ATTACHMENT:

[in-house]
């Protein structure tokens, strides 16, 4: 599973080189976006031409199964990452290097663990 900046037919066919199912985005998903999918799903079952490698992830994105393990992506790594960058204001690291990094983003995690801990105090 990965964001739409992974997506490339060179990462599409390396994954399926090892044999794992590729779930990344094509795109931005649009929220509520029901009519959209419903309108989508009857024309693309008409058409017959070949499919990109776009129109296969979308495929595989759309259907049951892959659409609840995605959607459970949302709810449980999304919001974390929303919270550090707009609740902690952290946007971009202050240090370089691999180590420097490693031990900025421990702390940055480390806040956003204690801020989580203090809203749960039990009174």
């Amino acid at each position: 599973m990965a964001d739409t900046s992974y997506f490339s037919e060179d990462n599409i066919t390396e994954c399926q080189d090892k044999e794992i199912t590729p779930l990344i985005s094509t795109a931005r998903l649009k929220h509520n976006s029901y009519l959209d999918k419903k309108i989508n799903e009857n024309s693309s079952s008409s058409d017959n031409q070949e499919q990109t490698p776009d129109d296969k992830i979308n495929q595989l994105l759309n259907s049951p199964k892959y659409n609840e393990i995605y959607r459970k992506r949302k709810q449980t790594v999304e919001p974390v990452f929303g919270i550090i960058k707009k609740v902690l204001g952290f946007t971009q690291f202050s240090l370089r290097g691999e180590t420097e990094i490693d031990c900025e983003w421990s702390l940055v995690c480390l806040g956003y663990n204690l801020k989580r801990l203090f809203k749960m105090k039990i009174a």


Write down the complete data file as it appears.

[in-house]
């Protein structure tokens, strides 16, 4: 599973080189976006031409199964990452290097663990 900046037919066919199912985005998903999918799903079952490698992830994105393990992506790594960058204001690291990094983003995690801990105090 990965964001739409992974997506490339060179990462599409390396994954399926090892044999794992590729779930990344094509795109931005649009929220509520029901009519959209419903309108989508009857024309693309008409058409017959070949499919990109776009129109296969979308495929595989759309259907049951892959659409609840995605959607459970949302709810449980999304919001974390929303919270550090707009609740902690952290946007971009202050240090370089691999180590420097490693031990900025421990702390940055480390806040956003204690801020989580203090809203749960039990009174």
């Amino acid at each position: 599973m990965a964001d739409t900046s992974y997506f490339s037919e060179d990462n599409i066919t390396e994954c399926q080189d090892k044999e794992i199912t590729p779930l990344i985005s094509t795109a931005r998903l649009k929220h509520n976006s029901y009519l959209d999918k419903k309108i989508n799903e009857n024309s693309s079952s008409s058409d017959n031409q070949e499919q990109t490698p776009d129109d296969k992830i979308n495929q595989l994105l759309n259907s049951p199964k892959y659409n609840e393990i995605y959607r459970k992506r949302k709810q449980t790594v999304e919001p974390v990452f929303g919270i550090i960058k707009k609740v902690l204001g952290f946007t971009q690291f202050s240090l370089r290097g691999e180590t420097e990094i490693d031990c900025e983003w421990s702390l940055v995690c480390l806040g956003y663990n204690l801020k989580r801990l203090f809203k749960m105090k039990i009174a």